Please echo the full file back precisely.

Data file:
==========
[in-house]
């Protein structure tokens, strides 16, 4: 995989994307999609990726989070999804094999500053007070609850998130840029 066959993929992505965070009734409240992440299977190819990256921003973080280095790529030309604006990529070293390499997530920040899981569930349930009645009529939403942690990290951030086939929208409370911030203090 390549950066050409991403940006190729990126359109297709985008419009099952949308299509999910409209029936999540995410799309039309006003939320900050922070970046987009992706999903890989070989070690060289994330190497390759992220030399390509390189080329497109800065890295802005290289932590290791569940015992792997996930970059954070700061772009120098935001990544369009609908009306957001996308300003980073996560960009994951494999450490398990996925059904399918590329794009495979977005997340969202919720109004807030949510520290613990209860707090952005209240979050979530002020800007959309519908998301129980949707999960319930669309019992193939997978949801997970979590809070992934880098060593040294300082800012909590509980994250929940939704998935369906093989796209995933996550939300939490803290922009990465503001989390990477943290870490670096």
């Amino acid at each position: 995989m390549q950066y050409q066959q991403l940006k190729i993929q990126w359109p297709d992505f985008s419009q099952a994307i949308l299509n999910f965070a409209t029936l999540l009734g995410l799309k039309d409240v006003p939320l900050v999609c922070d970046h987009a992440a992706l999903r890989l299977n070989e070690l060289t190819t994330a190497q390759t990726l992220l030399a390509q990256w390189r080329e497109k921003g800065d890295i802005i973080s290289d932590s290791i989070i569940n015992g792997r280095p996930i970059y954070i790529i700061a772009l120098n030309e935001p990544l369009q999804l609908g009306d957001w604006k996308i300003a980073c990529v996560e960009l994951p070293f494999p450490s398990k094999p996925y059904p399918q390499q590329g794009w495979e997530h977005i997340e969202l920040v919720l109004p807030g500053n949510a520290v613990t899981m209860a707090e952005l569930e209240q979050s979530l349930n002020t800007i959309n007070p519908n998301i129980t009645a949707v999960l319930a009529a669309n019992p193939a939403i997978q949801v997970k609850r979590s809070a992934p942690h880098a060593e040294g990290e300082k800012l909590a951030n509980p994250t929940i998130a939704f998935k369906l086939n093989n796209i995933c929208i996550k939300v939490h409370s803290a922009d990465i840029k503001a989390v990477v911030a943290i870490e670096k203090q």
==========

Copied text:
[in-house]
């Protein structure tokens, strides 16, 4: 995989994307999609990726989070999804094999500053007070609850998130840029 066959993929992505965070009734409240992440299977190819990256921003973080280095790529030309604006990529070293390499997530920040899981569930349930009645009529939403942690990290951030086939929208409370911030203090 390549950066050409991403940006190729990126359109297709985008419009099952949308299509999910409209029936999540995410799309039309006003939320900050922070970046987009992706999903890989070989070690060289994330190497390759992220030399390509390189080329497109800065890295802005290289932590290791569940015992792997996930970059954070700061772009120098935001990544369009609908009306957001996308300003980073996560960009994951494999450490398990996925059904399918590329794009495979977005997340969202919720109004807030949510520290613990209860707090952005209240979050979530002020800007959309519908998301129980949707999960319930669309019992193939997978949801997970979590809070992934880098060593040294300082800012909590509980994250929940939704998935369906093989796209995933996550939300939490803290922009990465503001989390990477943290870490670096």
């Amino acid at each position: 995989m390549q950066y050409q066959q991403l940006k190729i993929q990126w359109p297709d992505f985008s419009q099952a994307i949308l299509n999910f965070a409209t029936l999540l009734g995410l799309k039309d409240v006003p939320l900050v999609c922070d970046h987009a992440a992706l999903r890989l299977n070989e070690l060289t190819t994330a190497q390759t990726l992220l030399a390509q990256w390189r080329e497109k921003g800065d890295i802005i973080s290289d932590s290791i989070i569940n015992g792997r280095p996930i970059y954070i790529i700061a772009l120098n030309e935001p990544l369009q999804l609908g009306d957001w604006k996308i300003a980073c990529v996560e960009l994951p070293f494999p450490s398990k094999p996925y059904p399918q390499q590329g794009w495979e997530h977005i997340e969202l920040v919720l109004p807030g500053n949510a520290v613990t899981m209860a707090e952005l569930e209240q979050s979530l349930n002020t800007i959309n007070p519908n998301i129980t009645a949707v999960l319930a009529a669309n019992p193939a939403i997978q949801v997970k609850r979590s809070a992934p942690h880098a060593e040294g990290e300082k800012l909590a951030n509980p994250t929940i998130a939704f998935k369906l086939n093989n796209i995933c929208i996550k939300v939490h409370s803290a922009d990465i840029k503001a989390v990477v911030a943290i870490e670096k203090q």